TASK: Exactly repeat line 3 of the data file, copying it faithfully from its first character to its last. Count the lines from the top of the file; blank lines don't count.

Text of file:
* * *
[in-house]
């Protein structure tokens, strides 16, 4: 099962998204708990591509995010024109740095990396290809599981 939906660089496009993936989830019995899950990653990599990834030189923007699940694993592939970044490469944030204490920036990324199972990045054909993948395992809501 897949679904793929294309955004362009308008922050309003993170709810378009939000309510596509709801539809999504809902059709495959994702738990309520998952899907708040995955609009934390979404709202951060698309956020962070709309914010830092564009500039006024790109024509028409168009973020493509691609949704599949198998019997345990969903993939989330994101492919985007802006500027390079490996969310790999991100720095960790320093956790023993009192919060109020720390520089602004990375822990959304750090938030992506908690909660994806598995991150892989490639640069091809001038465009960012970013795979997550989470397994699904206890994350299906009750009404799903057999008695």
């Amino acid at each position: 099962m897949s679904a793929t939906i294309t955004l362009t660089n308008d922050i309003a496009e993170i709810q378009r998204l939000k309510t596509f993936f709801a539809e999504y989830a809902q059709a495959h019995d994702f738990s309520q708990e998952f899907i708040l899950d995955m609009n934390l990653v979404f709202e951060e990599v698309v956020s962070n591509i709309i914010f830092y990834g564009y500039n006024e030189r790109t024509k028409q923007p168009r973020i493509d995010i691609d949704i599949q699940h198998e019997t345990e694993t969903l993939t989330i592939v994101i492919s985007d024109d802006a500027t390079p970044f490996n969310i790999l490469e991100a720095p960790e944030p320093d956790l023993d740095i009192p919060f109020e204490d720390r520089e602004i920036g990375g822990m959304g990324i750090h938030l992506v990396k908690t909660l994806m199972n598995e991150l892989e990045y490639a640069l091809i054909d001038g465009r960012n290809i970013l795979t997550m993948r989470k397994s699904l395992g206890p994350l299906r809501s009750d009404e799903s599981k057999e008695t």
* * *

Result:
């Amino acid at each position: 099962m897949s679904a793929t939906i294309t955004l362009t660089n308008d922050i309003a496009e993170i709810q378009r998204l939000k309510t596509f993936f709801a539809e999504y989830a809902q059709a495959h019995d994702f738990s309520q708990e998952f899907i708040l899950d995955m609009n934390l990653v979404f709202e951060e990599v698309v956020s962070n591509i709309i914010f830092y990834g564009y500039n006024e030189r790109t024509k028409q923007p168009r973020i493509d995010i691609d949704i599949q699940h198998e019997t345990e694993t969903l993939t989330i592939v994101i492919s985007d024109d802006a500027t390079p970044f490996n969310i790999l490469e991100a720095p960790e944030p320093d956790l023993d740095i009192p919060f109020e204490d720390r520089e602004i920036g990375g822990m959304g990324i750090h938030l992506v990396k908690t909660l994806m199972n598995e991150l892989e990045y490639a640069l091809i054909d001038g465009r960012n290809i970013l795979t997550m993948r989470k397994s699904l395992g206890p994350l299906r809501s009750d009404e799903s599981k057999e008695t």